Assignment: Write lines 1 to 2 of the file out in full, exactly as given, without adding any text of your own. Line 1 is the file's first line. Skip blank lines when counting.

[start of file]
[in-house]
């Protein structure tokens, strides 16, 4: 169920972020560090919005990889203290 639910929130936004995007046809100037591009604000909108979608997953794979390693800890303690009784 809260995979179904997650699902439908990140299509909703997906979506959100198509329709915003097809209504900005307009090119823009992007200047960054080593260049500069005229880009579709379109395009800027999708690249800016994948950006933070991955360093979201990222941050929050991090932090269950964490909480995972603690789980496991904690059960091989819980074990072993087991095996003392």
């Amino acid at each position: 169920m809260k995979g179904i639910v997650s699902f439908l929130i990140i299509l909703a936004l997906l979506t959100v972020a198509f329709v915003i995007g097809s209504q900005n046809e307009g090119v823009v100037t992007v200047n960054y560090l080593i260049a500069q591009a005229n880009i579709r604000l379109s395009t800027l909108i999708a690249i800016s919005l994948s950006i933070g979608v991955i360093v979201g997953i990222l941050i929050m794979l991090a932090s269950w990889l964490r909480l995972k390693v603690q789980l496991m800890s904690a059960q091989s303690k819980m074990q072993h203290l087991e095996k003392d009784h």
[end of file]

[in-house]
């Protein structure tokens, strides 16, 4: 169920972020560090919005990889203290 639910929130936004995007046809100037591009604000909108979608997953794979390693800890303690009784 809260995979179904997650699902439908990140299509909703997906979506959100198509329709915003097809209504900005307009090119823009992007200047960054080593260049500069005229880009579709379109395009800027999708690249800016994948950006933070991955360093979201990222941050929050991090932090269950964490909480995972603690789980496991904690059960091989819980074990072993087991095996003392």